All the Weird and Wacky Things Found on Construction Sites
When you spend your days digging holes and breaking down walls, you're bound to stumble across some interesting things. Needless to say, there have been some very wonderful — and very strange — items found at construction sites.
The mishmash of treasures that have been uncovered by workers runs the gamut from awe-inspiring and heartwarming to stomach churning and just plain weird. From a Byzantine church to a giant (live!) snake, the finds are sometimes fascinating, sometimes horrifying. Let’s take a look!
You probably expect to find certain things when you're digging up the ground — maybe old stoneware, perhaps, or the remnants of long-forgotten tools. No matter where you're digging, you probably don’t expect to run across the foundation of a medieval hospital.
Lost Temple of Pharaoh Ptolemy IV
Egypt was home to one of the most prolific ancient civilizations, so it only makes sense that people are still finding treasure there on a fairly regular basis. Some finds are so amazing and historically significant that they leave the world staring in awe.
African Burial Ground (in Manhattan)
You would obviously expect to find an African burial ground in Africa, but where would you not expect to find one? Downtown Manhattan, perhaps? In 1991, excavation began in what is now Chinatown for a new federal building. When they broke ground, the workers found a 17th-century burial ground!
Famous Drug Lord's Secret Safe
Unless you've been living under a rock, you've heard of Colombian drug kingpin Pablo Escobar. As head of the Medellin Cartel, he was arguably the world's most powerful drug trafficker during his time. In 1992, Escobar was killed in a shootout with Colombian officials.
Few people enjoy snakes — most find them creepy, scary or downright gross — and even those who do like them don't want to be surprised by a massive reptile when they least expect it. Unfortunately, that's exactly what happened to one unsuspecting Brazilian construction crew back in 2016.
1,300 Pounds of Ancient Roman Coins
Be honest — every time you walk down the beach, you dream of finding some ancient pirate booty washed up on shore so you can retire in paradise. One lucky construction crew got to experience that dream when they uncovered roughly 1,300 pounds of bronze and silver coins on a job site back in 2016.
What's weirder — digging up part of your backyard and finding human remains by surprise or expecting to find human remains and calling experts in advance? No details on where he got his hunch, but back in 2011, Vincent Marcello suspected he would find bodies when he decided to install a new pool.
Roughly Two Dozen Coffins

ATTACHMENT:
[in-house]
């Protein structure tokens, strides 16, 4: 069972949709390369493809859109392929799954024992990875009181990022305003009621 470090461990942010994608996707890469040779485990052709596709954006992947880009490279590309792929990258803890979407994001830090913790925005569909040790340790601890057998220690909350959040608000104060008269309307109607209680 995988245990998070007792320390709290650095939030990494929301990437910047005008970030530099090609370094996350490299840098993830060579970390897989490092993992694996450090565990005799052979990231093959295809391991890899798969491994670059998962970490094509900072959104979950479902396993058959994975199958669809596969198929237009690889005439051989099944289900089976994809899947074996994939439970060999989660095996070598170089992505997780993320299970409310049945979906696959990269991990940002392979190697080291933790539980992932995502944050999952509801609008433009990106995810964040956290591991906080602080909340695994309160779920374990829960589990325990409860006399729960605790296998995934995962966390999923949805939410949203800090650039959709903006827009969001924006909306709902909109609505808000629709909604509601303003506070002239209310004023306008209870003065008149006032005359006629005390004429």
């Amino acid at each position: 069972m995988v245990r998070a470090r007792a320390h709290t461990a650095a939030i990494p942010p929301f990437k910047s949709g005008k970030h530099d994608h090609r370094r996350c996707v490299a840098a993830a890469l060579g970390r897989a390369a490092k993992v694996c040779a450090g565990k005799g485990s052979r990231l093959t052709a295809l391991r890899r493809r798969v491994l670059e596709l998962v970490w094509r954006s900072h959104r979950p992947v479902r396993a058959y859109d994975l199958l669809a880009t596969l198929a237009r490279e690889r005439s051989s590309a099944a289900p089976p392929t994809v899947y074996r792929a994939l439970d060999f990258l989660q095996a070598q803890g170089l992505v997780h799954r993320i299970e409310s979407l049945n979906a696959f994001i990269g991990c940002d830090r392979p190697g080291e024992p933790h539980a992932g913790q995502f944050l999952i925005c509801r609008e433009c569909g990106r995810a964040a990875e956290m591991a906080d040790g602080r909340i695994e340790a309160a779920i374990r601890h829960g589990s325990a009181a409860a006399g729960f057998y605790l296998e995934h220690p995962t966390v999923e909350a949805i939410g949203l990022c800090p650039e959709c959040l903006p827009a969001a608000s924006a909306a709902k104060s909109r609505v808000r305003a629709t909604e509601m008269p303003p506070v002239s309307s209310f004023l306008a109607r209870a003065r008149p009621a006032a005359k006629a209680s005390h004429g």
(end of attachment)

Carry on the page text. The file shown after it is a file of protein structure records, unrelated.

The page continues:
When human remains pop up right in the middle of a big city, it's often cause for alarm. Back in 2017, when construction crews in a highly populated area of Philadelphia unearthed dozens of fully intact bodies, residents weren't all that surprised.
When Muslim general Amr ibn al-As conquered Gaza in Palestine in 637 C.E., most residents adopted Islam as their new religion and abandoned their Christian roots. As a result, most of the old churches were abandoned and eventually forgotten and left to crumble and rot.
Young Girl's Casket
Unfortunately, the things construction workers find aren't always amazing or beautiful or fun. Sometimes, they are downright sad, like when contractors working on a home renovation in San Francisco found a child-sized casket. Sadly, finding coffins happens fairly often in the area.
At the start of the 12th century, Henry I was crowned King of England. Throughout his reign — and those after his — meticulous records were kept of large estates and land deeds. So, imagine the confusion when construction workers discovered a 12th-century mansion in 2013 that seemingly belonged to no one.
Unexploded World War II-Era Bomb
According to experts, it’s likely that thousands of unexploded World War II bombs remain scattered throughout Germany and the surrounding areas. It's so bad, in fact, that before any new construction can begin in Germany, the ground must be certified as cleared of unexploded ordnance.
Not all the finds on this list happened within recent history. This discovery goes back to 1850, when a Parisian couple who was having work done on their apartment made a gruesome discovery. During the renovation, a wall was removed — and a mummified baby fell out!
Centuries-Old Mass Burial Site
During the Spanish influenza epidemic, people were dying so quickly and in such great numbers that it was common for them to be buried in mass graves in fields with no markers. One unlucky construction worker in Schuylkill County, Pennsylvania, stumbled upon just this type of site in 2015.
43 Dinosaur Eggs